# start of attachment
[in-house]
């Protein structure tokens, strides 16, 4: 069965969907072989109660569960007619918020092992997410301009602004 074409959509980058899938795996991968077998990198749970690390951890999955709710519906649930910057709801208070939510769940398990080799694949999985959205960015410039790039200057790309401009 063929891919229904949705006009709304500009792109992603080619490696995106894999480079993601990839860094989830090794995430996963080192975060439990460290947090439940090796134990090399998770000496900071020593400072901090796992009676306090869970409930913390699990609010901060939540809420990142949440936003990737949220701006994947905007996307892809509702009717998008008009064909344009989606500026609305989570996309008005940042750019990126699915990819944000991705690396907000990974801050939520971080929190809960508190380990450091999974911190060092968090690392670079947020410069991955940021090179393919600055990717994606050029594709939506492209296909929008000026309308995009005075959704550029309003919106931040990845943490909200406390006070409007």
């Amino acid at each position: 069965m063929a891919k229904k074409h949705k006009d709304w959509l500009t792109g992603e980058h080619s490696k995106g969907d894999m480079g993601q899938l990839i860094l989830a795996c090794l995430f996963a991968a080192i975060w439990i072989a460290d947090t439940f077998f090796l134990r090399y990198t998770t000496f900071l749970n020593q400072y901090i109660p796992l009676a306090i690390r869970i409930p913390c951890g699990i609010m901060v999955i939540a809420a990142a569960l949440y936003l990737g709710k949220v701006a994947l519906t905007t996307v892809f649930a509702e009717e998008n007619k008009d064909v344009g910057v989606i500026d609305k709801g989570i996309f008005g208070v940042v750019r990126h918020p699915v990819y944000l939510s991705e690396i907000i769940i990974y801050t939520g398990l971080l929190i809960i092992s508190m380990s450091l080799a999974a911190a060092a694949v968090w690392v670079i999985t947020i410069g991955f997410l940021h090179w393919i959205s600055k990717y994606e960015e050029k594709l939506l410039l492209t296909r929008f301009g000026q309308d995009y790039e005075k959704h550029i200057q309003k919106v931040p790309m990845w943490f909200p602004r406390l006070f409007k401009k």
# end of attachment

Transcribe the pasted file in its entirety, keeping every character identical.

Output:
[in-house]
């Protein structure tokens, strides 16, 4: 069965969907072989109660569960007619918020092992997410301009602004 074409959509980058899938795996991968077998990198749970690390951890999955709710519906649930910057709801208070939510769940398990080799694949999985959205960015410039790039200057790309401009 063929891919229904949705006009709304500009792109992603080619490696995106894999480079993601990839860094989830090794995430996963080192975060439990460290947090439940090796134990090399998770000496900071020593400072901090796992009676306090869970409930913390699990609010901060939540809420990142949440936003990737949220701006994947905007996307892809509702009717998008008009064909344009989606500026609305989570996309008005940042750019990126699915990819944000991705690396907000990974801050939520971080929190809960508190380990450091999974911190060092968090690392670079947020410069991955940021090179393919600055990717994606050029594709939506492209296909929008000026309308995009005075959704550029309003919106931040990845943490909200406390006070409007």
């Amino acid at each position: 069965m063929a891919k229904k074409h949705k006009d709304w959509l500009t792109g992603e980058h080619s490696k995106g969907d894999m480079g993601q899938l990839i860094l989830a795996c090794l995430f996963a991968a080192i975060w439990i072989a460290d947090t439940f077998f090796l134990r090399y990198t998770t000496f900071l749970n020593q400072y901090i109660p796992l009676a306090i690390r869970i409930p913390c951890g699990i609010m901060v999955i939540a809420a990142a569960l949440y936003l990737g709710k949220v701006a994947l519906t905007t996307v892809f649930a509702e009717e998008n007619k008009d064909v344009g910057v989606i500026d609305k709801g989570i996309f008005g208070v940042v750019r990126h918020p699915v990819y944000l939510s991705e690396i907000i769940i990974y801050t939520g398990l971080l929190i809960i092992s508190m380990s450091l080799a999974a911190a060092a694949v968090w690392v670079i999985t947020i410069g991955f997410l940021h090179w393919i959205s600055k990717y994606e960015e050029k594709l939506l410039l492209t296909r929008f301009g000026q309308d995009y790039e005075k959704h550029i200057q309003k919106v931040p790309m990845w943490f909200p602004r406390l006070f409007k401009k």